The basic unit for organization was the barrack building or block. Block staffs were organized to include the same functions as the Compound Staff, and the blocks themselves were sub-divided into squads of 10 men each.
Each compound had a highly organized Security Committee.
GERMAN PERSONNEL: The original commandant of Stalag Luft 3 was Oberst von Lindeiner, an old-school aristocrat with some 40 years of army service. Courteous and considerate at first sight, he was inclined to fits of uncontrolled rage. Upon one occasion he personally threatened a POWs with a pistol. He was, however, more receptive to POWs requests than any other commandant.
After the British mass escape of March 1944, Oberst von Lindeiner was replaced by Oberstleutnant Cordes, who had been a POW in World War I. A short while later Cordes was succeeded by Oberst Braune, direct & business-like. Stricter than his predecessors, he displayed less sympathy toward POWs requests. Nevertheless, he was able to stop misunder- standings such as the one resulting in guards shooting into the compounds. In general, commandants tended to temporize when dealing with POWs, or else to avoid granting their requests entirely.
Most disliked by POWs were the Abwehr or Security officers - Hauptmann Breuli and his successor Major Kircher.
The Luftwaffe guards were 4th rate troops either peasants too old for combat duty or young men convalescing after long tours of duty or wounds received at the front. They had almost no contact with POWs. In addition to uniformed sentries, soldiers in fatigues were employed by the Germans to scout the interiors of the compounds. These "ferrets" hid under barracks, listened to conversations, looked for tunnels and made themselves generally obnoxious to the POWs. The German complement totaled 800.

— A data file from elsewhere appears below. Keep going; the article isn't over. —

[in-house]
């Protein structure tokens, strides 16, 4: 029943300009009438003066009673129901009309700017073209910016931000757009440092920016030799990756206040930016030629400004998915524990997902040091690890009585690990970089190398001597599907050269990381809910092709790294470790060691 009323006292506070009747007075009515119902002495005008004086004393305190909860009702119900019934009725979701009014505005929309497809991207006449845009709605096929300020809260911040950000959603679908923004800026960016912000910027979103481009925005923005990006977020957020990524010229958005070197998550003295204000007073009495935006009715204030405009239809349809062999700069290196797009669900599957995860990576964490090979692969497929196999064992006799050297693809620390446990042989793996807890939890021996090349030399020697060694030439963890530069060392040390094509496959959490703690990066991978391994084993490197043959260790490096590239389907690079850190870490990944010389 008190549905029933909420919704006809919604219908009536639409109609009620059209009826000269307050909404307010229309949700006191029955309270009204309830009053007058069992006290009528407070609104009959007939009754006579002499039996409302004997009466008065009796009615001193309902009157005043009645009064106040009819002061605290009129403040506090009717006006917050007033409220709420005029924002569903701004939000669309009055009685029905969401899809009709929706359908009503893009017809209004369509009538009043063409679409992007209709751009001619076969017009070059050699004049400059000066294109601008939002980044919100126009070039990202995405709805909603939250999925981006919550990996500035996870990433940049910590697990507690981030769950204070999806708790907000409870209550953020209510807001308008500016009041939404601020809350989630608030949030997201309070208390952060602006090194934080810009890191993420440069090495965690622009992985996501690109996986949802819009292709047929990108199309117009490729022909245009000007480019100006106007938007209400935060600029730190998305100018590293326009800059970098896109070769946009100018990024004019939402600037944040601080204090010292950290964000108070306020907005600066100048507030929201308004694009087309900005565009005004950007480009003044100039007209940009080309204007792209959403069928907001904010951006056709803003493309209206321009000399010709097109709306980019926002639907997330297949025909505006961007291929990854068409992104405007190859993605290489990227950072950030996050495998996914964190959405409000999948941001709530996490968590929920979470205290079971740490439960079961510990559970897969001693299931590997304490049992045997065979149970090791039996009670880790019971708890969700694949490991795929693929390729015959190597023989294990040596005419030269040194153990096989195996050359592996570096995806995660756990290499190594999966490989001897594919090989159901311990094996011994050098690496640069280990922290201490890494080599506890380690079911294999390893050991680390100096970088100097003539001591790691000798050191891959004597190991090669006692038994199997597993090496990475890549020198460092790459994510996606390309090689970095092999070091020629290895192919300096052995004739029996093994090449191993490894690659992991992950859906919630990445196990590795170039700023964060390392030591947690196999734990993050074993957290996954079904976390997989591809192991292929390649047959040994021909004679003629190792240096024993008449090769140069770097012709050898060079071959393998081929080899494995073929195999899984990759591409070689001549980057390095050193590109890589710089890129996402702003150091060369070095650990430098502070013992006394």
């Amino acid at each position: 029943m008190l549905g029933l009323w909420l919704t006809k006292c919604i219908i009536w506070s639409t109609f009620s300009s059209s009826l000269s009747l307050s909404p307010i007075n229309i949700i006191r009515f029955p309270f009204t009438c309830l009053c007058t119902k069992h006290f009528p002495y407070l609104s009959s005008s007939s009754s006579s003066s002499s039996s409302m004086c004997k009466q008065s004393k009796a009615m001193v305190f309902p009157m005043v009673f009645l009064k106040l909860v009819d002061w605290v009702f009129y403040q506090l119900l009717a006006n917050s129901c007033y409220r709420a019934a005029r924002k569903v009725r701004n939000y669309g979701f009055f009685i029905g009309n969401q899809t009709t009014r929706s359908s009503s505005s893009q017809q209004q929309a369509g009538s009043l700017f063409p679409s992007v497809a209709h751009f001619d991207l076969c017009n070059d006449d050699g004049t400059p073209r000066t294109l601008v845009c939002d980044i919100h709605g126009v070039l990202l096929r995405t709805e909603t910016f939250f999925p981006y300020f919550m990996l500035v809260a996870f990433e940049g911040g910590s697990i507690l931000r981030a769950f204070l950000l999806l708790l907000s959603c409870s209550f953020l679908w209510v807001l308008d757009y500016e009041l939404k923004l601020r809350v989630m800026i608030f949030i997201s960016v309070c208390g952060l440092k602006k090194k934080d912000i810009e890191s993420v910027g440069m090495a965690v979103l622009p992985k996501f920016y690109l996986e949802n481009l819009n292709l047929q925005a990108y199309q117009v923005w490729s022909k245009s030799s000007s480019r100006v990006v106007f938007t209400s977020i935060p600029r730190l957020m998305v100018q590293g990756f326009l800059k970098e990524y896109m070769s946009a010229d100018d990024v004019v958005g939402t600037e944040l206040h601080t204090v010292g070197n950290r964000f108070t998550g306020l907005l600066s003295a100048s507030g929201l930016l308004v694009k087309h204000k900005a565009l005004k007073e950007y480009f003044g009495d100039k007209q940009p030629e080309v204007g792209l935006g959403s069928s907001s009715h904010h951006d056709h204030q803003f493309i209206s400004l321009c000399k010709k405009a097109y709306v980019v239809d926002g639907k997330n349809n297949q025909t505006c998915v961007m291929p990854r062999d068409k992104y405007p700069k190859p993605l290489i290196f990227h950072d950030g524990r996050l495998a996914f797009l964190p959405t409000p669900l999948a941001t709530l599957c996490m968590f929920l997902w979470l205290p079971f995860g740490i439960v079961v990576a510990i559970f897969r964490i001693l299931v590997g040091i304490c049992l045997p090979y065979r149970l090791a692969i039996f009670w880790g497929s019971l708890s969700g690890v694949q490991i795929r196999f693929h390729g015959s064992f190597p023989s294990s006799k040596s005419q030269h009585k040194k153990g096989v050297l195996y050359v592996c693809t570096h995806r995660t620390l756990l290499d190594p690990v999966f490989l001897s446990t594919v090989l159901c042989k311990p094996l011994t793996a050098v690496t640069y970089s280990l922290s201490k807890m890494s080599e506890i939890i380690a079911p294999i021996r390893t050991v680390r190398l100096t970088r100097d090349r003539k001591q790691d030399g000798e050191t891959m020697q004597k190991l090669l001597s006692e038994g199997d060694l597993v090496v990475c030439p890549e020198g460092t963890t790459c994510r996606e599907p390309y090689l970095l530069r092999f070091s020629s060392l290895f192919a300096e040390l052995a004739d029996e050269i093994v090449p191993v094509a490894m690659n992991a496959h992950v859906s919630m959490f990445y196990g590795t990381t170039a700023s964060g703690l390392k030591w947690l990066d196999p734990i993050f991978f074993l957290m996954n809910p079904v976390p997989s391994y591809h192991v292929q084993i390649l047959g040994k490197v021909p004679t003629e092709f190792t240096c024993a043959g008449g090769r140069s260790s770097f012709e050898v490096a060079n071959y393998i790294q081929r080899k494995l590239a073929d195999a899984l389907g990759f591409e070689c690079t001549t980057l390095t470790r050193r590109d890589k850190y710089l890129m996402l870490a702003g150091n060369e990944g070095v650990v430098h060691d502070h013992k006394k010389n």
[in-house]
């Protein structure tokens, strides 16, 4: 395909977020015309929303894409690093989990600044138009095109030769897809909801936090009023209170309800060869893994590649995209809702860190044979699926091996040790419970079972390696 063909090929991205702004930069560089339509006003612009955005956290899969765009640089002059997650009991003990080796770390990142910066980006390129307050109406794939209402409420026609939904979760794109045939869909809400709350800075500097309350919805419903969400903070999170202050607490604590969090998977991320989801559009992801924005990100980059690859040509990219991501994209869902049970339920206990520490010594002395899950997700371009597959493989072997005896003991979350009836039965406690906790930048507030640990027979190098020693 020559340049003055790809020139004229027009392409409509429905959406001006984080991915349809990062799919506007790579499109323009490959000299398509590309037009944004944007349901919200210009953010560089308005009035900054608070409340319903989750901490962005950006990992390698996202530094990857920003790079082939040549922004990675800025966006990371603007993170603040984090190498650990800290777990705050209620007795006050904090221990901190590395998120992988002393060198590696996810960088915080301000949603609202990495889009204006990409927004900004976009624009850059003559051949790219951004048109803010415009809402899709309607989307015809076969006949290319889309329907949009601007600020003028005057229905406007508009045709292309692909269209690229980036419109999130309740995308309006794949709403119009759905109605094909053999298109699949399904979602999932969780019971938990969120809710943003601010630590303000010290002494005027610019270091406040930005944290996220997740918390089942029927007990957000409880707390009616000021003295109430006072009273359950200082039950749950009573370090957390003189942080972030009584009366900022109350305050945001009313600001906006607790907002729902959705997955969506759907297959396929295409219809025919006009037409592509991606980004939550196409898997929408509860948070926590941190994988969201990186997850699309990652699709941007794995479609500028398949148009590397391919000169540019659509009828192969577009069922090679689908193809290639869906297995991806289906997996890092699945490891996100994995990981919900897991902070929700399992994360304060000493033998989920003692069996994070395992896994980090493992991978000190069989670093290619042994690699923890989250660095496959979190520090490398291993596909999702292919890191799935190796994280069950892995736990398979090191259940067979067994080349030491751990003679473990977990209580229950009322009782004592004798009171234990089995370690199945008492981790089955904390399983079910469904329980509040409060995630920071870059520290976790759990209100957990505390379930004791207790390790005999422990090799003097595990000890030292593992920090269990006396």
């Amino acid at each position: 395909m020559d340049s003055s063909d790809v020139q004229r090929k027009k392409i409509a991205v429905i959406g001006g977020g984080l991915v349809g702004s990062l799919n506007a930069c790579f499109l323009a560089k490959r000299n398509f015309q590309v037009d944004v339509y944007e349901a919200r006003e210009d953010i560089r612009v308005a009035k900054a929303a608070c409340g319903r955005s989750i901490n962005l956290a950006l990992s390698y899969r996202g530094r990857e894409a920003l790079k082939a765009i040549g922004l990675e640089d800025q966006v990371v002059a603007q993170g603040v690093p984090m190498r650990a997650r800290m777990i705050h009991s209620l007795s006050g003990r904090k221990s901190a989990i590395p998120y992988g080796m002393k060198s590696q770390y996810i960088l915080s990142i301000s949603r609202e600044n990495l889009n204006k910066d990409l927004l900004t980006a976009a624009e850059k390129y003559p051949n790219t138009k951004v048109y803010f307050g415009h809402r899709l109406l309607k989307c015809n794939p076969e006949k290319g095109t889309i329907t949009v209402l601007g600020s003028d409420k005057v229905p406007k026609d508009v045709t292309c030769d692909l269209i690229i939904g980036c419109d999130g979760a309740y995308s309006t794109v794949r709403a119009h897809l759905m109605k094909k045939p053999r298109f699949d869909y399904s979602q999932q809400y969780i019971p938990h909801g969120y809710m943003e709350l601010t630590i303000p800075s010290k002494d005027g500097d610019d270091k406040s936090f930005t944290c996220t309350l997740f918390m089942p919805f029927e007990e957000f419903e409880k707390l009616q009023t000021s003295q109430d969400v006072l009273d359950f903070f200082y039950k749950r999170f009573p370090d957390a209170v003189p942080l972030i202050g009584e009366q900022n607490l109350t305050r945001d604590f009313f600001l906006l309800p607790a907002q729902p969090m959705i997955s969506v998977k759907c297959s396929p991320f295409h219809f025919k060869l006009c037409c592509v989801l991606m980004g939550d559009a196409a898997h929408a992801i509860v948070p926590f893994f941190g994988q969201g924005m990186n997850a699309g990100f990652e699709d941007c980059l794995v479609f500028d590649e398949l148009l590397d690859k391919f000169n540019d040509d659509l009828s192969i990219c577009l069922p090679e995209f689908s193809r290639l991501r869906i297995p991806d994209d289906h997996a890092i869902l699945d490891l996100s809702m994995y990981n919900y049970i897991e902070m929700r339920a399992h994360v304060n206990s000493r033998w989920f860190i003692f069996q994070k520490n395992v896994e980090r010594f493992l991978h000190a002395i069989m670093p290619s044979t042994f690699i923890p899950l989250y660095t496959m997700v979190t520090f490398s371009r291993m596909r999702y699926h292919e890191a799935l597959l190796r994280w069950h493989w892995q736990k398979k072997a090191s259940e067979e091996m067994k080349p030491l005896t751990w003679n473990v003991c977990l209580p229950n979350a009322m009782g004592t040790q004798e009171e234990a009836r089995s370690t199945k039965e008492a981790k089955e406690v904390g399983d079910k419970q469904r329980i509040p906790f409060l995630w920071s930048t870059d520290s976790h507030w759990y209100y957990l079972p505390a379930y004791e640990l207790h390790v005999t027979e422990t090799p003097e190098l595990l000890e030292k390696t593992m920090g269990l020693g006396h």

Occasionally, as after the March 1944 mass escape, Gestapo groups descended upon the camp for a long, thorough search.
TREATMENT: Because of their status as officers and the fact that their guards were Luftwaffe personnel, the men at Stalag Luft 3 were accorded treatment better than that granted other POWs in Germany. Generally, their captors were correct in their adherence to many of the tenets of the Geneva Convention. Friction between captor & captive was constant and inevitable, nevertheless, and the strife is well illustrated by the following example.
On 27 March 1944 the Germans instituted an extra appel (roll call) to occur any time between the regular morning and evening formations. Annoyed by an indignity which they considered unnecessary, POWs fought the measure with a passive resistance. They milled about, smoked, failed to stand at attention and made it impossible for the lager officer to take a count. Soon they were dismissed. Later in the day another appel was called. This time the area was lined with German soldiers holding rifles and machine guns in readiness to fire. Discreetly, POWs allowed the appel to proceed in an orderly fashion. A few days later, nevertheless, probably as a result of this deliberate protest against German policy, the unwonted extra appel was discontinued.
Since the murder of 50 RAF flyers has been attributed to the Gestapo, acts of atrocious mistreatment involving the regular Stalag Luft 3 guard complement may be narrowed down to two.
About 2200 hours, 29 Dec. 1943, a guard fired a number of shots into one barrack without excuse or apparent purpose. One bullet passed through the window and seriously wounded the left leg of Lt. Col. John D. Stevenson. Although Col. Stevenson spent the next 6 months in hospitals, the wound has left him somewhat crippled.